The nice thing about Global Warming is that it that it may very well wipe us out as a species in the next couple of hundred years.
It is the single greatest catastrophe to hit human-kind EVER.

And in the grand scheme of things we couldn’t say we didn’t deserve it, or that we haven’t been warned.

Because it’s effects are not affecting us directly at this moment in time we just choose to bury our heads in the sand.
It’s like the story of the frog in the pot:
If you throw a frog into a pot of boiling water, it will jump out instantly.
Yet, if you were to place it in a pot of cool water and slowly raise the temperature to boiling point, the frog will unsuspectingly meet its fatal demise.

You want to know what the Junior Cert Science syllabus has to say about this calamity?
Consider the following.
Junior Cert Biology:
Consider and discuss how human activity affects the environment, both positively and negatively (two examples in each case).

Junior Cert Physics:
List the advantages and disadvantages of different energy sources of energy, including nuclear sources of energy, as part of the solution to national energy needs.

Actually scratch that last one.
Apparently we only need to look at energy in terms of out national energy needs, not in terms of the fact that we are the single worst thing to ever happen this planet.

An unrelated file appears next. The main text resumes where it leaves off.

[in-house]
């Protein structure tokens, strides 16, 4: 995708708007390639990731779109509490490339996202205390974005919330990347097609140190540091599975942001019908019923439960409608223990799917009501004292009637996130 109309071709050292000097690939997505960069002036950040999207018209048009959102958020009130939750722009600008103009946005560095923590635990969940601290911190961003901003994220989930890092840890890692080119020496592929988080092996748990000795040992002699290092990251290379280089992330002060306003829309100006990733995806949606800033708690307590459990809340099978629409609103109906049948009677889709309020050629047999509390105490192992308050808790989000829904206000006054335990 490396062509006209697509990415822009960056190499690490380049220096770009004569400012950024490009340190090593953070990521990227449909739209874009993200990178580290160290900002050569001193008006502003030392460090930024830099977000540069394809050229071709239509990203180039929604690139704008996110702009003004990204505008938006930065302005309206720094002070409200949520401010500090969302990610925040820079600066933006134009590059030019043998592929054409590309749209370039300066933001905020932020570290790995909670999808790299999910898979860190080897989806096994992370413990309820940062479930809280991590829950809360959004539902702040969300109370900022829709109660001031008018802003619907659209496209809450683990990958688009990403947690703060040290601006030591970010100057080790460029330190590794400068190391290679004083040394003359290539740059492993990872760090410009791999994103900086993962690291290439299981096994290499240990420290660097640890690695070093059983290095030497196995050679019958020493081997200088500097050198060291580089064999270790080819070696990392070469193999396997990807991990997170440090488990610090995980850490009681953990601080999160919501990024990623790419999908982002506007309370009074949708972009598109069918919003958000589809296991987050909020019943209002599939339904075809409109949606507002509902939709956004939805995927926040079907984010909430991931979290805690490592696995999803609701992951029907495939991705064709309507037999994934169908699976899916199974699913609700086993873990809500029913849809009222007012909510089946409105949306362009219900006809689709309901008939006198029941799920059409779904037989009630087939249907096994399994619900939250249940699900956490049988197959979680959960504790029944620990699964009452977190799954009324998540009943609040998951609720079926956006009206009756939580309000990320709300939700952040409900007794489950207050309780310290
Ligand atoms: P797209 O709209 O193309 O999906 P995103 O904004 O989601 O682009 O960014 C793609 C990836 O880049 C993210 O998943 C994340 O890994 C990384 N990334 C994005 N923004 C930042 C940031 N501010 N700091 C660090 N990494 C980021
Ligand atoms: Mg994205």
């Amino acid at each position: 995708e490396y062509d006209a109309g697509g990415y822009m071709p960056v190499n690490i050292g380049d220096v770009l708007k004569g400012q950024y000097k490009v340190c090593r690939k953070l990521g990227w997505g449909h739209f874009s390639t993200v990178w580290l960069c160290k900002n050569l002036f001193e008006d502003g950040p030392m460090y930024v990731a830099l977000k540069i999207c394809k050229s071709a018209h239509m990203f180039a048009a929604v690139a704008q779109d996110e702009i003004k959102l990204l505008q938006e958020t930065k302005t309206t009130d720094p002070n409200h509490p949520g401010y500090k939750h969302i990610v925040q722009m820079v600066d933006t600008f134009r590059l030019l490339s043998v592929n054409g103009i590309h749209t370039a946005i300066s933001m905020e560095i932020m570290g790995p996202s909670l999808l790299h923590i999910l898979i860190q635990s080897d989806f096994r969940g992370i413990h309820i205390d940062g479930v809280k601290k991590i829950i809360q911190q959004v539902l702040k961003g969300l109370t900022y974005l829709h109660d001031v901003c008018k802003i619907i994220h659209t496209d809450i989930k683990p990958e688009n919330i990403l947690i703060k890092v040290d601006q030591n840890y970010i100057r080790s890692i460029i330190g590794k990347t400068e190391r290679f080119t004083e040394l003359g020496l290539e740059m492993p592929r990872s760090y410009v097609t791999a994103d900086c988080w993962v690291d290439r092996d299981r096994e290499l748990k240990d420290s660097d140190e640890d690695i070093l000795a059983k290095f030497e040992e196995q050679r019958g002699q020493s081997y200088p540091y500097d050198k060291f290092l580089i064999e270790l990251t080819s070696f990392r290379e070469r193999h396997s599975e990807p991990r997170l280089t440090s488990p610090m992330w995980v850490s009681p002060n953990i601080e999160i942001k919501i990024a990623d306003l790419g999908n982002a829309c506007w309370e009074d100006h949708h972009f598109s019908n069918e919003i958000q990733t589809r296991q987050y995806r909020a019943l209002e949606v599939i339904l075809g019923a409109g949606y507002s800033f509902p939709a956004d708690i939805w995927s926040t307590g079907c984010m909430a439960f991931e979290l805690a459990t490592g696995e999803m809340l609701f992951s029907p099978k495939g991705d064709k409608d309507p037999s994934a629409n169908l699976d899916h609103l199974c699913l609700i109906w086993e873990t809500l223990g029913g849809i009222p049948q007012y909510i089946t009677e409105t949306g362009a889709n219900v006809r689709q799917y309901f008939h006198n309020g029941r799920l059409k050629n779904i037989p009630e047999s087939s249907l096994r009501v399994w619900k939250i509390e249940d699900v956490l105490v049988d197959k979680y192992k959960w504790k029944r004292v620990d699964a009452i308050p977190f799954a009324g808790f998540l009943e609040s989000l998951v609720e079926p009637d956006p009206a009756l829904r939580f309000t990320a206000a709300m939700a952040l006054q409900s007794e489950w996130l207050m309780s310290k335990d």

So that’s allright then.

Junior Cert Chemistry:
Not a cracker.

So how about the Leaving Cert?
Well let’s see.
There’s nothing in Biology (hopefully somebody will prove me wrong here) and nothing in Leaving Cert Physics.
Leaving Cert Chemistry does go into it in some detail (for the small percentage of students who do it at this level):
The greenhouse effect and the influence of human activity on it,
and later;
Possible implications of the increased greenhouse effect.

Well here’s one Possible effect of the greenhouse effect for you;
Your children may very well be the last generation to live what we now regard as a ‘normal’ life, and it may very well be too late for us to do anything about it now even if we did want to.
And let’s face it; with the current demand for chelsea tractors in this country, anything we do will amount to little more than lip-service.

And we can’t even say we didn’t deserve it.

Sweet dreams!

No evolution in Junior Cert? Say it ain’t so!

Okay, let’s get one thing straight.
The greatest single idea that mankind has ever – and I mean ever – come up with is The Theory of Evolution.